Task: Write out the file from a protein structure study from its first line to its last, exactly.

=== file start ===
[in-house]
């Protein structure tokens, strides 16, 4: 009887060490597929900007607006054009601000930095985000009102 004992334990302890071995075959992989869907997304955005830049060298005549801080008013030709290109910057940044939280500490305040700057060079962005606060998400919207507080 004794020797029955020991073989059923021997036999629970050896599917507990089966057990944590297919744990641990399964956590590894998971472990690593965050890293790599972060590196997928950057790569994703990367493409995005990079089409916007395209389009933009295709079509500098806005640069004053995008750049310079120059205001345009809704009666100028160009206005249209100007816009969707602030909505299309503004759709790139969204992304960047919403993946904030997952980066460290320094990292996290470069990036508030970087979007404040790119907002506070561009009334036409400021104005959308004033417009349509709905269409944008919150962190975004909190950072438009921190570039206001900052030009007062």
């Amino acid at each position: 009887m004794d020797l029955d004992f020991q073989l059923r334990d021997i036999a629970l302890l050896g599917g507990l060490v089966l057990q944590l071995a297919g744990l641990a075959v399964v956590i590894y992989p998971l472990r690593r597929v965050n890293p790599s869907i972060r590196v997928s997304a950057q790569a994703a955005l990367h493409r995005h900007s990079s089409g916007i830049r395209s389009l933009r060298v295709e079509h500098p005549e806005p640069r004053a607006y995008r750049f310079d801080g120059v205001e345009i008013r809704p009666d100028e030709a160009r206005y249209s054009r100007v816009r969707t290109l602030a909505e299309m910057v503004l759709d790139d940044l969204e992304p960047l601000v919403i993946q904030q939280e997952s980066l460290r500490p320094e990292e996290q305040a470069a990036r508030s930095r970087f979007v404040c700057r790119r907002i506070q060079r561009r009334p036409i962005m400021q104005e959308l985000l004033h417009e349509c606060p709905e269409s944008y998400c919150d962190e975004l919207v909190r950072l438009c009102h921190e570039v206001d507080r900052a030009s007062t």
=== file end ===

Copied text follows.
[in-house]
């Protein structure tokens, strides 16, 4: 009887060490597929900007607006054009601000930095985000009102 004992334990302890071995075959992989869907997304955005830049060298005549801080008013030709290109910057940044939280500490305040700057060079962005606060998400919207507080 004794020797029955020991073989059923021997036999629970050896599917507990089966057990944590297919744990641990399964956590590894998971472990690593965050890293790599972060590196997928950057790569994703990367493409995005990079089409916007395209389009933009295709079509500098806005640069004053995008750049310079120059205001345009809704009666100028160009206005249209100007816009969707602030909505299309503004759709790139969204992304960047919403993946904030997952980066460290320094990292996290470069990036508030970087979007404040790119907002506070561009009334036409400021104005959308004033417009349509709905269409944008919150962190975004909190950072438009921190570039206001900052030009007062």
């Amino acid at each position: 009887m004794d020797l029955d004992f020991q073989l059923r334990d021997i036999a629970l302890l050896g599917g507990l060490v089966l057990q944590l071995a297919g744990l641990a075959v399964v956590i590894y992989p998971l472990r690593r597929v965050n890293p790599s869907i972060r590196v997928s997304a950057q790569a994703a955005l990367h493409r995005h900007s990079s089409g916007i830049r395209s389009l933009r060298v295709e079509h500098p005549e806005p640069r004053a607006y995008r750049f310079d801080g120059v205001e345009i008013r809704p009666d100028e030709a160009r206005y249209s054009r100007v816009r969707t290109l602030a909505e299309m910057v503004l759709d790139d940044l969204e992304p960047l601000v919403i993946q904030q939280e997952s980066l460290r500490p320094e990292e996290q305040a470069a990036r508030s930095r970087f979007v404040c700057r790119r907002i506070q060079r561009r009334p036409i962005m400021q104005e959308l985000l004033h417009e349509c606060p709905e269409s944008y998400c919150d962190e975004l919207v909190r950072l438009c009102h921190e570039v206001d507080r900052a030009s007062t």